When this is coupled with the fact that she was the child of an absent mother who left the community and a mentally disabled father, she was put at a tremendous disadvantage in her world. Satmar Hassidim place tremendous importance on family status, particularly as it relates to job opportunity and marriage prospects. Consequently, Feldman was marginalized to some degree and treated as if she were a lower caste woman.
Her struggle to find her personal identity and to retain it in the face of an unrelenting pressure to conform is engrossing. It’s probable that almost everyone has faced it at some time in their life. However it’s rare to come across someone in our world who has faced such tremendous disadvantages in that respect.
My primary qualms about Unorthodox: The Scandalous Rejection of My Hasidic Roots
are the style and editing of the book. A lot of information is vague and deserves more explanation. In a recent posting on her website, www.deborahfeldman.com, she explains that the book’s chronology begins at age eleven. That’s a very relevant point and deserved to be in the book.
Additionally there are many Yiddish and Hebrew terms used in the book that are given cursory translation and explanation. Sometimes there are none at all. A number of the online reviews of Unorthodox
have suggested that the book rambles and is disorganized. I suspect that this perception arises from the lack of critical detail about these points.
Feldman has been accused of falsifying information and outright lying about a number of events. As I read the allegations against her, I checked each one directly. There is yet to be a single point raised against her that I found to be valid. In every case, it was a misreading of the text or an unjustifiable conclusion. There has also been an organized and coordinated effort within the Orthodox community to delegitimize Unorthodox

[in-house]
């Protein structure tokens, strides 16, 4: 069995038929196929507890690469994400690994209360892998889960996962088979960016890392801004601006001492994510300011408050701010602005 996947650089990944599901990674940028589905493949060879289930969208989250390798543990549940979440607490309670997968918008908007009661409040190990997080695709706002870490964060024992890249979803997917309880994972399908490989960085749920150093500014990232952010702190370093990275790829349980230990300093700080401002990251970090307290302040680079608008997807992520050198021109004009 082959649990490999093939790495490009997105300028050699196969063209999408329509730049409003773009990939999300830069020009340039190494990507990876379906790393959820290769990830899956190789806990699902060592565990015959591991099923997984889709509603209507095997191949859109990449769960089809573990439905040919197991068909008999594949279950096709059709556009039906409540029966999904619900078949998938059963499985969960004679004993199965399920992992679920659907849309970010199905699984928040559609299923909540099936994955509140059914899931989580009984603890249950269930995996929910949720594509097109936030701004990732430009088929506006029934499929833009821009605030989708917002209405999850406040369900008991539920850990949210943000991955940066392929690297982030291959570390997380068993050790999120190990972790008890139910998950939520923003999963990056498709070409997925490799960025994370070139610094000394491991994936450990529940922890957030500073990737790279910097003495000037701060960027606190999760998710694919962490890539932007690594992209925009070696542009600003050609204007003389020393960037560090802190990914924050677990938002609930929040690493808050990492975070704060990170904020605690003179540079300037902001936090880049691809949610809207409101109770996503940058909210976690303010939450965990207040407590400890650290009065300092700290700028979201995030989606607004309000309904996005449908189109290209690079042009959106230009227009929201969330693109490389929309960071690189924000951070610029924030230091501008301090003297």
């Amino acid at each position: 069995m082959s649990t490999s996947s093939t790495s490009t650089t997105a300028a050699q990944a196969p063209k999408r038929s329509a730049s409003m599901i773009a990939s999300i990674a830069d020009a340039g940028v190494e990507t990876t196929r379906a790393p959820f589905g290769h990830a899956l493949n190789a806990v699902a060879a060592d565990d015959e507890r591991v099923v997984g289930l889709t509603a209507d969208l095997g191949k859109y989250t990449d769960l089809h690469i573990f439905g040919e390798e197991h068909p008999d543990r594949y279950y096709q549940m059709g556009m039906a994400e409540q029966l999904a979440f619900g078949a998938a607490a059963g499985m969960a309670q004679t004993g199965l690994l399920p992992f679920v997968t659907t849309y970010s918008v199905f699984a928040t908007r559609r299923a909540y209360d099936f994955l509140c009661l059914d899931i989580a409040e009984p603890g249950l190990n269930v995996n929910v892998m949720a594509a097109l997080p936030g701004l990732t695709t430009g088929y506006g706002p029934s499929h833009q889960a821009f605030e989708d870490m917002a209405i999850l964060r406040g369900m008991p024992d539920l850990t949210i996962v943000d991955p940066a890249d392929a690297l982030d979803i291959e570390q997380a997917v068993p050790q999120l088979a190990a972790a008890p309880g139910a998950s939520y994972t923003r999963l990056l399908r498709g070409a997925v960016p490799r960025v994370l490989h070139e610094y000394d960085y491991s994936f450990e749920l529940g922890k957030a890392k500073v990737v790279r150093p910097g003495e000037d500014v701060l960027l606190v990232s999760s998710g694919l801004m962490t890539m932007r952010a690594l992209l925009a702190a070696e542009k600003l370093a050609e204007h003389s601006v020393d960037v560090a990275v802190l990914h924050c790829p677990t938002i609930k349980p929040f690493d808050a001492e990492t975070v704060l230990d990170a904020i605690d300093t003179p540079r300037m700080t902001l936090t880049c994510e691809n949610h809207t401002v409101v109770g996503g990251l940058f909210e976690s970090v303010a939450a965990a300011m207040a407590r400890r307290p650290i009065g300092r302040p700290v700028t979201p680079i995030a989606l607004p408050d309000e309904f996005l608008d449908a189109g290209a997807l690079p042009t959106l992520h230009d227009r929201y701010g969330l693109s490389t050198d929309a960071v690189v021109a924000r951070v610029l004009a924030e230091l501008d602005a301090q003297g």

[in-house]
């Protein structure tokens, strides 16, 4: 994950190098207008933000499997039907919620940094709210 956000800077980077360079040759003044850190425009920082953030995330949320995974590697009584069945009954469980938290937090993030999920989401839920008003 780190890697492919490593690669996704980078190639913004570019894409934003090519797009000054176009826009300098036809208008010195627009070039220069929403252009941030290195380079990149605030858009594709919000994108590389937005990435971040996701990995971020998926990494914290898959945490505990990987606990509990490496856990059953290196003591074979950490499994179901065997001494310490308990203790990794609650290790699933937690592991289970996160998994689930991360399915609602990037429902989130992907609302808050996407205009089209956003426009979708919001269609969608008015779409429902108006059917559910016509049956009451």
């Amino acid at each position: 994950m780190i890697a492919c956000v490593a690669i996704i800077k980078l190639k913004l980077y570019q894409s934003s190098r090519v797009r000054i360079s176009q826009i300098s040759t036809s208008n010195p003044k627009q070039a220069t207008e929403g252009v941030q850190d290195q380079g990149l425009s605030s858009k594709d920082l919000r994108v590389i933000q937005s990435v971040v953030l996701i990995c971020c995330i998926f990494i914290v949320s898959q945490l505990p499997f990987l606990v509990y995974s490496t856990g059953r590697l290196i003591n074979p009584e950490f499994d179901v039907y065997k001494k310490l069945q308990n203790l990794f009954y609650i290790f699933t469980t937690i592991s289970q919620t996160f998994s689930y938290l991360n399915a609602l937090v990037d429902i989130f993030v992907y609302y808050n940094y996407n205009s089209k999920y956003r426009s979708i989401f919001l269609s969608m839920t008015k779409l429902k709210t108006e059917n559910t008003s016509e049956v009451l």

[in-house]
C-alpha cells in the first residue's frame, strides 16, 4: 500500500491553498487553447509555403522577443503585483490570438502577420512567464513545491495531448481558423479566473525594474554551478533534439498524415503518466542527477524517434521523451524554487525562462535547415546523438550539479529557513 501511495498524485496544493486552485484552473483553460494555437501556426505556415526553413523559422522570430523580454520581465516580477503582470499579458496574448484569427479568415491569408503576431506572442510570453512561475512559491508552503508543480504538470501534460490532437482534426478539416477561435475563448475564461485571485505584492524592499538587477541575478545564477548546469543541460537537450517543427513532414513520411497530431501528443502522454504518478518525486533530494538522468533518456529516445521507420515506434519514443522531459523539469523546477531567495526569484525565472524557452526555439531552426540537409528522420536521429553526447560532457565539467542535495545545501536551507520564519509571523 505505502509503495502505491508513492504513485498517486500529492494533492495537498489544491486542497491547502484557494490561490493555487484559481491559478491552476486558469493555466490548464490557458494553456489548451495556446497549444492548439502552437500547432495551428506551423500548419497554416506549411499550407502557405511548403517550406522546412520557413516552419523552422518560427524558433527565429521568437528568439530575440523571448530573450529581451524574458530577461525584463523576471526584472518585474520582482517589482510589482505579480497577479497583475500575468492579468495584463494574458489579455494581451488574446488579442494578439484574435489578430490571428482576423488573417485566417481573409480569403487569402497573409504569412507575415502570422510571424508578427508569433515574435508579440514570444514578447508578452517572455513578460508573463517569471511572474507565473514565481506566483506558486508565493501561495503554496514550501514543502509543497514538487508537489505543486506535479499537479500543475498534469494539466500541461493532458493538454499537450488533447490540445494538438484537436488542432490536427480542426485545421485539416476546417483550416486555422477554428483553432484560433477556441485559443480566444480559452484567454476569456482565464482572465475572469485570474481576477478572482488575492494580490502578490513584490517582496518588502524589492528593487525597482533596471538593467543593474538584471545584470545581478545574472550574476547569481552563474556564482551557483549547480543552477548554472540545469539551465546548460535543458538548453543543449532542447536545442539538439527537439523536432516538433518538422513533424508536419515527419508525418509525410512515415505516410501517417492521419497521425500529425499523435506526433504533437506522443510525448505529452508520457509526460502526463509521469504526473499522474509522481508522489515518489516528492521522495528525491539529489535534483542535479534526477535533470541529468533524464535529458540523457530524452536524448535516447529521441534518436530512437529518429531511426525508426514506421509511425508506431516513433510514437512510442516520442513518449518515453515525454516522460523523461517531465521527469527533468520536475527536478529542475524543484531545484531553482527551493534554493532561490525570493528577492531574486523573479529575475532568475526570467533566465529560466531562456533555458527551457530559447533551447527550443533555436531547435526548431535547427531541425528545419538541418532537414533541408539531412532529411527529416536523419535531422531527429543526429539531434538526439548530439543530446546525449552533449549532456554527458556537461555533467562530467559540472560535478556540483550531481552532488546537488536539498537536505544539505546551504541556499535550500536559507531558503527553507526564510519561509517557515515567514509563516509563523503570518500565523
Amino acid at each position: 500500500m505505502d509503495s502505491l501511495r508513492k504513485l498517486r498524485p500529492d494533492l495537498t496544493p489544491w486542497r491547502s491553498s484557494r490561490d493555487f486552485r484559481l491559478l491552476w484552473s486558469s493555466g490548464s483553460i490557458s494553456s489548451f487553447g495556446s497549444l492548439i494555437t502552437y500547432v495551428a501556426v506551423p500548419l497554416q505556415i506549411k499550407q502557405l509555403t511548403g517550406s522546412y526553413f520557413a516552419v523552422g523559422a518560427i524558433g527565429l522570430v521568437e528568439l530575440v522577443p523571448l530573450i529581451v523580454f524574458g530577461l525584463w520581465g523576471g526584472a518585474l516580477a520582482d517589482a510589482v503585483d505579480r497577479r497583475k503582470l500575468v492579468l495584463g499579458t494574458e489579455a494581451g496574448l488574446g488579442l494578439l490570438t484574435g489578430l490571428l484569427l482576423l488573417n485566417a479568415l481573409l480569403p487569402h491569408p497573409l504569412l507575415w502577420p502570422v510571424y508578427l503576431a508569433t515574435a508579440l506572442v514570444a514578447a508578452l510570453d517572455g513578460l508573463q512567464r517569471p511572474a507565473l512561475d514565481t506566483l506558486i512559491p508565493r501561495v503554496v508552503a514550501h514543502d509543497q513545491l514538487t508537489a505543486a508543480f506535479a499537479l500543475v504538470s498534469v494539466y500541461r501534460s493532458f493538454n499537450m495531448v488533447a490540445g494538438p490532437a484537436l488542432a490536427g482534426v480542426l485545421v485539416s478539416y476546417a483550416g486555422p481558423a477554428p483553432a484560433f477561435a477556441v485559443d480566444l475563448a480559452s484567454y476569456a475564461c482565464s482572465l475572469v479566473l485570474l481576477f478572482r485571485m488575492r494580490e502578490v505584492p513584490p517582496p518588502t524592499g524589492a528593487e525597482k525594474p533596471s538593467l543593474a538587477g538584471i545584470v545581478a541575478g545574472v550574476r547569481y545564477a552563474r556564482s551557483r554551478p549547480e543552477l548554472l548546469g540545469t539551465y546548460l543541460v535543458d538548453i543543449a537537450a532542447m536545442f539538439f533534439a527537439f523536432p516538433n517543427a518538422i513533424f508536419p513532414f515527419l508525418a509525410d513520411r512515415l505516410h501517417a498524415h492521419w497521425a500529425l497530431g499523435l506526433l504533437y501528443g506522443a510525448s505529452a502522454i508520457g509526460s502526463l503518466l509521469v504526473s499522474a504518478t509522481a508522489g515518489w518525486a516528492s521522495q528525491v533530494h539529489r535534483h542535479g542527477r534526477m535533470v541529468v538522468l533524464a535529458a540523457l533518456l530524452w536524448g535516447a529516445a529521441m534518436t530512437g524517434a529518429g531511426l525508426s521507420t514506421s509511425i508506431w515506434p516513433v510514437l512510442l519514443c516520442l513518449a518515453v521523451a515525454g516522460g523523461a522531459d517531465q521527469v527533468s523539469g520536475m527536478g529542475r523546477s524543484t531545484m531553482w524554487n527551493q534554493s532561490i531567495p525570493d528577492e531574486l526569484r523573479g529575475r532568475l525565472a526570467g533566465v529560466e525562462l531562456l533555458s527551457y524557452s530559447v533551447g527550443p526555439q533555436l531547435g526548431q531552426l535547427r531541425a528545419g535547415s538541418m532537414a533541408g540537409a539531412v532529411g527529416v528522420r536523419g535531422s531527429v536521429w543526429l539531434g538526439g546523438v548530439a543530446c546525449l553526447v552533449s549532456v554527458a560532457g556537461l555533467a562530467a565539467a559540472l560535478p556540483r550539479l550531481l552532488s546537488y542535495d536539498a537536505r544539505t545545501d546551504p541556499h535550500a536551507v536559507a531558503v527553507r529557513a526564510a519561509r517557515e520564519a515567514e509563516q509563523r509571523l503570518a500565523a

and to slander Deborah.
This is hardly surprising considering the venom directed towards individuals who leave Hassidic communities quietly , much less with such public disclosure. It is also quite ironic when one considers that their objections are of a similar nature. One Rabbi went to such extremes as to publish a critique of the author comparing her to the nazi propagandist Goebbels. To my mind, this validates Feldman’s observations and conclusions about Hassidic life. The hysteria and vituperative language that have engulfed her are exactly what one would predict from such people, based on a reading of her book.
Given the inevitability of this outcome, I was surprised and dismayed to see deficiencies in how her book was edited. Deborah related her own unique life experience. Had the editor advised her to add a bit of additional information regarding some of the events that were included as she did recently on her site, her detractors would have had much less latitude in their revisionism; and she would have retained more credibility then might otherwise be the case.
Feldman shares an interesting and distinctive story with her audience. If there is a reprinting of her book, I hope that Simon and Schuster does it justice and expands the text appropriately.